Planning commission OKs paper street abandonment

Parkersburg Municipal Planning Commission Vice President Eric Gumm, left, and President Charlie Matthews were re-elected to those positions by a unanimous vote during Friday’s meeting in Parkersburg City Council chambers at the Municipal Building. (Photo by Evan Bevins)

PARKERSBURG — The Municipal Planning Commission on Friday approved a request from the city to abandon an undeveloped portion of a street to facilitate adding land to Johnson T. Janes Nature Preserve and Conservation Park.

The approximately 30-by-127.5-foot undeveloped portion of Foxhill Drive off Core Road is adjacent to five parcels comprising over half an acre of wooded land donated to the city about a year ago.

A resolution by Parkersburg City Council at the last meeting of 2019 accepted the donation with the stipulation that the properties would become part of the 36-acre Johnson T. Janes park, which contains more than 80 species of birds and other animals and 55 plant species. It has a number of walking and nature trails and is the venue for the city’s annual deer hunt.

No utilities have assets in the area to be abandoned, according to the staff report on the request.

“The closure will not limit access to privately owned parcels,” City Planner Janney Lockman said.

The abandonment request was approved on a 7-0 vote, with four commission members absent. It next goes to council for approval as an ordinance.

The commission also voted 7-0 to approve an amendment to its rule that says members can attend meetings via electronic means in case of emergency or unforeseen circumstances. The practice has been used by the commission before, including by member Francis Angelos on Friday.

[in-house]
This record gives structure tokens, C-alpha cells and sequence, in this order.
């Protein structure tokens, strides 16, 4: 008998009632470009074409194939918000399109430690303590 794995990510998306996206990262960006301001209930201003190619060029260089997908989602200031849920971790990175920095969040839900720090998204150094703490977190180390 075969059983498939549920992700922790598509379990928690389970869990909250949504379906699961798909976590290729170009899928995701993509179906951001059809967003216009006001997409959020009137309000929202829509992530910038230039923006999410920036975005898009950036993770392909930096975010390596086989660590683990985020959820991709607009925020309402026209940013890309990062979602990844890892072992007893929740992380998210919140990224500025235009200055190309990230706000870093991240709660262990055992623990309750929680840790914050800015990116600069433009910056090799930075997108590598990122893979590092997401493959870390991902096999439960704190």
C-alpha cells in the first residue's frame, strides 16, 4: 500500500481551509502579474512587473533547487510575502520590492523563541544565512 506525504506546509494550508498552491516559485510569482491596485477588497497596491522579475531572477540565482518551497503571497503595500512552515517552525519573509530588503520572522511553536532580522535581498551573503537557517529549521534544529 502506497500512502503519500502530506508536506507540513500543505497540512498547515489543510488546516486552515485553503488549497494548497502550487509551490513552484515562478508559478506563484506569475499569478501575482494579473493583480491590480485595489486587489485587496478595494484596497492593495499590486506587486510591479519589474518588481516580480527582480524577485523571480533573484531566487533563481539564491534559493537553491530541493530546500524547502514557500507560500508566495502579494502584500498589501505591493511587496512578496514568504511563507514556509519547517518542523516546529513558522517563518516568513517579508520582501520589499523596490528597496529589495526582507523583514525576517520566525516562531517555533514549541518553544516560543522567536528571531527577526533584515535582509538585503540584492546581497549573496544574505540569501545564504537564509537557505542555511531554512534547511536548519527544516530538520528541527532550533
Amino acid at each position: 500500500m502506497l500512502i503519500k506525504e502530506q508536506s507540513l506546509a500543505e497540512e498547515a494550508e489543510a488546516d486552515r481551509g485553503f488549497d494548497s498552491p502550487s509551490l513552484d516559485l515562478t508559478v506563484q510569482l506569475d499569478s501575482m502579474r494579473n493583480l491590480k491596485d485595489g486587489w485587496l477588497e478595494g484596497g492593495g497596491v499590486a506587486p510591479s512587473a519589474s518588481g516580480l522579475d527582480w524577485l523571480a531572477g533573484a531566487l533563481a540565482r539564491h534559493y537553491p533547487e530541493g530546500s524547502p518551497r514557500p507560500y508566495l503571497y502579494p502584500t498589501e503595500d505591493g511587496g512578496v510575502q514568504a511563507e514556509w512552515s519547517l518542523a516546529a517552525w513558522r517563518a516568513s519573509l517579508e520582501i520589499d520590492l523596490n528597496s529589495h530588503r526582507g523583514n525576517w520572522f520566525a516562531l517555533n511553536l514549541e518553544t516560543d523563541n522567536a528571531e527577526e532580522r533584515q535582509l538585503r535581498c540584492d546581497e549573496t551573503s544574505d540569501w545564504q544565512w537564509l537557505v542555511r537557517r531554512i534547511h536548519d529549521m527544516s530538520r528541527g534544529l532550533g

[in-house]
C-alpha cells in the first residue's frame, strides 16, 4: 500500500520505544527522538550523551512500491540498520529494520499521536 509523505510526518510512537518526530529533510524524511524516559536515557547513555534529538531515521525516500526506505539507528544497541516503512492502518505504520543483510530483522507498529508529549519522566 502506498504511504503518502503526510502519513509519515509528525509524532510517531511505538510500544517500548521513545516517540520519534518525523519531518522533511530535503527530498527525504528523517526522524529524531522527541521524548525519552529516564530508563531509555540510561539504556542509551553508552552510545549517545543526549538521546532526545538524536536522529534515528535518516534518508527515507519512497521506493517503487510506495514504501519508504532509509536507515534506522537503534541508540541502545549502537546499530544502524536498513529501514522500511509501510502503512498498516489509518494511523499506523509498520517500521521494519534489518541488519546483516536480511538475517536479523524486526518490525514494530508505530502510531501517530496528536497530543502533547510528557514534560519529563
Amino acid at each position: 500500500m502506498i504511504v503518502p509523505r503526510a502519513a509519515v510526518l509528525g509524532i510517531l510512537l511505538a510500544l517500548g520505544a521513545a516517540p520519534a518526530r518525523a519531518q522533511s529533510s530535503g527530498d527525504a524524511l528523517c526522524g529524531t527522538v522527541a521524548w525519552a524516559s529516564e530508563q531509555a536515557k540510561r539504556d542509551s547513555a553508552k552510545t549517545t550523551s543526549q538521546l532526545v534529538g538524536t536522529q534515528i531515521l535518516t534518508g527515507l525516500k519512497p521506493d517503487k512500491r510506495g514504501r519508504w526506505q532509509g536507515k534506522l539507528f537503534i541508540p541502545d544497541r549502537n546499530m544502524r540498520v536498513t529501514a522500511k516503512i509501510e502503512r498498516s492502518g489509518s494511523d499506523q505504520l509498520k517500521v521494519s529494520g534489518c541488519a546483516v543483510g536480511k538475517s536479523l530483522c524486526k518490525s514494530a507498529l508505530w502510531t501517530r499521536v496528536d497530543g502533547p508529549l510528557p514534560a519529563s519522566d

But while nothing in the group’s bylaws prohibits such participation, it is not explicitly allowed either, Lockman said.

The change will also go to council for final approval.

Lockman said the addition gives the commission flexibility for individual members or in situations like the ongoing COVID-19 pandemic. Commission President Charlie Matthews asked if city staff had given any thought to conducting Planning Commission meetings via the Zoom app.

Lockman said the city uses Microsoft Teams, but the words “electronic means” apply to telephones, those apps and more.

“That … would cover everything from Zoom to 20 years from now we have a hologram of Eric Gumm joining us,” she said with a laugh.

Gumm is the commission’s longtime vice president, and he was approved to continue in that position for 2021 during Friday’s meeting, along with Matthews as president. Both men have served on the commission for more than 20 years.

Evan Bevins can be reached at ebevins@newsandsentinel.com.


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